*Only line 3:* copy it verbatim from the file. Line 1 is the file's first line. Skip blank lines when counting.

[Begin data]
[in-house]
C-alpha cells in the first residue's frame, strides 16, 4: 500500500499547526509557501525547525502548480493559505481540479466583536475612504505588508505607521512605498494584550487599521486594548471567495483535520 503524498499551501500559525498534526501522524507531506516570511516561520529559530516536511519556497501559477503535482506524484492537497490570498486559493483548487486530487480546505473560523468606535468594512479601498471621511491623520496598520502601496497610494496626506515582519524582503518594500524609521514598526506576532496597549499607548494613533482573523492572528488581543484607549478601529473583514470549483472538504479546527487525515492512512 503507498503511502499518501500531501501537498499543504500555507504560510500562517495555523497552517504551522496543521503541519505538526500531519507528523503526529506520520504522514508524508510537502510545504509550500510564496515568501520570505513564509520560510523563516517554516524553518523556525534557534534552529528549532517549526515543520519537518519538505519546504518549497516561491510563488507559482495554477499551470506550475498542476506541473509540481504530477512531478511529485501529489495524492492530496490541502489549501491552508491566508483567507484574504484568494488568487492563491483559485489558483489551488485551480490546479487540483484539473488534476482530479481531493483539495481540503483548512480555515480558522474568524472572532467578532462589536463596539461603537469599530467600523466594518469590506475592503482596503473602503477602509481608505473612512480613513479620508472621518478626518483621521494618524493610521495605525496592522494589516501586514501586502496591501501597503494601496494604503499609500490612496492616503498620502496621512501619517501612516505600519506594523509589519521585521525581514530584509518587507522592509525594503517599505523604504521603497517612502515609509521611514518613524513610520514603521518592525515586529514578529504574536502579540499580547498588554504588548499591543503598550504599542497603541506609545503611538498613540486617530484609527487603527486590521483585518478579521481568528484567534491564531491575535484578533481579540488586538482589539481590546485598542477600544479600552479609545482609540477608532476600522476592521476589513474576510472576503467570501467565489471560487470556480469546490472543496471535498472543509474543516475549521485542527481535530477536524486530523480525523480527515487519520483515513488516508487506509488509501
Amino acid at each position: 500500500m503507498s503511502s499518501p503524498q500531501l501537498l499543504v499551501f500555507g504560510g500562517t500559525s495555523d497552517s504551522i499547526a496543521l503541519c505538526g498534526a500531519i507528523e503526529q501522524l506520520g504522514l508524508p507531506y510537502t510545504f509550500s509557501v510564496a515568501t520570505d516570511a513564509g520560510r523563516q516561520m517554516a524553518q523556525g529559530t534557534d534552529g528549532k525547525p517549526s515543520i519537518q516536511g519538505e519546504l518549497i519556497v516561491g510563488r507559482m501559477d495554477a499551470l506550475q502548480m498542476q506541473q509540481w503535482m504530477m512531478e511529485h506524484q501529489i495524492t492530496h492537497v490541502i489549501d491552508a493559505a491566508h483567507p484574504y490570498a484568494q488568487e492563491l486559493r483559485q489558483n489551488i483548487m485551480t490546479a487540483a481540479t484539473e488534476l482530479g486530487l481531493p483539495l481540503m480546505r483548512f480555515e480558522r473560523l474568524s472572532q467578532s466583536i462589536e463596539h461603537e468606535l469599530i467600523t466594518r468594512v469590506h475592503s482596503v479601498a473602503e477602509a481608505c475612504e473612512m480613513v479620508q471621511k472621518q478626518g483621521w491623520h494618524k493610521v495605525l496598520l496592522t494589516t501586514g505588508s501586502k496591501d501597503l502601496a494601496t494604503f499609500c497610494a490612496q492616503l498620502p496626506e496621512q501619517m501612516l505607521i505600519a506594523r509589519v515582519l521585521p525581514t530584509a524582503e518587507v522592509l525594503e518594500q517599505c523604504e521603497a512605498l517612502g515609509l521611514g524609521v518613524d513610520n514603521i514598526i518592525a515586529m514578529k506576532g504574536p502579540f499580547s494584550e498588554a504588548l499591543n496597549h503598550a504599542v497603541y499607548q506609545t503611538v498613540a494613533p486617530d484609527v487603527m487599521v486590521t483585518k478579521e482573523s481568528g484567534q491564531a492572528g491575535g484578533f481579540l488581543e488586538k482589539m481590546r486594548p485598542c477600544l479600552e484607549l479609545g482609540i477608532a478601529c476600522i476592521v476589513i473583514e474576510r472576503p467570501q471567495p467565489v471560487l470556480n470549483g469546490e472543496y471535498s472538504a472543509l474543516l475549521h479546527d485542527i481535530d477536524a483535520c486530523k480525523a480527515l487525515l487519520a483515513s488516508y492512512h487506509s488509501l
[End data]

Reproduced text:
Amino acid at each position: 500500500m503507498s503511502s499518501p503524498q500531501l501537498l499543504v499551501f500555507g504560510g500562517t500559525s495555523d497552517s504551522i499547526a496543521l503541519c505538526g498534526a500531519i507528523e503526529q501522524l506520520g504522514l508524508p507531506y510537502t510545504f509550500s509557501v510564496a515568501t520570505d516570511a513564509g520560510r523563516q516561520m517554516a524553518q523556525g529559530t534557534d534552529g528549532k525547525p517549526s515543520i519537518q516536511g519538505e519546504l518549497i519556497v516561491g510563488r507559482m501559477d495554477a499551470l506550475q502548480m498542476q506541473q509540481w503535482m504530477m512531478e511529485h506524484q501529489i495524492t492530496h492537497v490541502i489549501d491552508a493559505a491566508h483567507p484574504y490570498a484568494q488568487e492563491l486559493r483559485q489558483n489551488i483548487m485551480t490546479a487540483a481540479t484539473e488534476l482530479g486530487l481531493p483539495l481540503m480546505r483548512f480555515e480558522r473560523l474568524s472572532q467578532s466583536i462589536e463596539h461603537e468606535l469599530i467600523t466594518r468594512v469590506h475592503s482596503v479601498a473602503e477602509a481608505c475612504e473612512m480613513v479620508q471621511k472621518q478626518g483621521w491623520h494618524k493610521v495605525l496598520l496592522t494589516t501586514g505588508s501586502k496591501d501597503l502601496a494601496t494604503f499609500c497610494a490612496q492616503l498620502p496626506e496621512q501619517m501612516l505607521i505600519a506594523r509589519v515582519l521585521p525581514t530584509a524582503e518587507v522592509l525594503e518594500q517599505c523604504e521603497a512605498l517612502g515609509l521611514g524609521v518613524d513610520n514603521i514598526i518592525a515586529m514578529k506576532g504574536p502579540f499580547s494584550e498588554a504588548l499591543n496597549h503598550a504599542v497603541y499607548q506609545t503611538v498613540a494613533p486617530d484609527v487603527m487599521v486590521t483585518k478579521e482573523s481568528g484567534q491564531a492572528g491575535g484578533f481579540l488581543e488586538k482589539m481590546r486594548p485598542c477600544l479600552e484607549l479609545g482609540i477608532a478601529c476600522i476592521v476589513i473583514e474576510r472576503p467570501q471567495p467565489v471560487l470556480n470549483g469546490e472543496y471535498s472538504a472543509l474543516l475549521h479546527d485542527i481535530d477536524a483535520c486530523k480525523a480527515l487525515l487519520a483515513s488516508y492512512h487506509s488509501l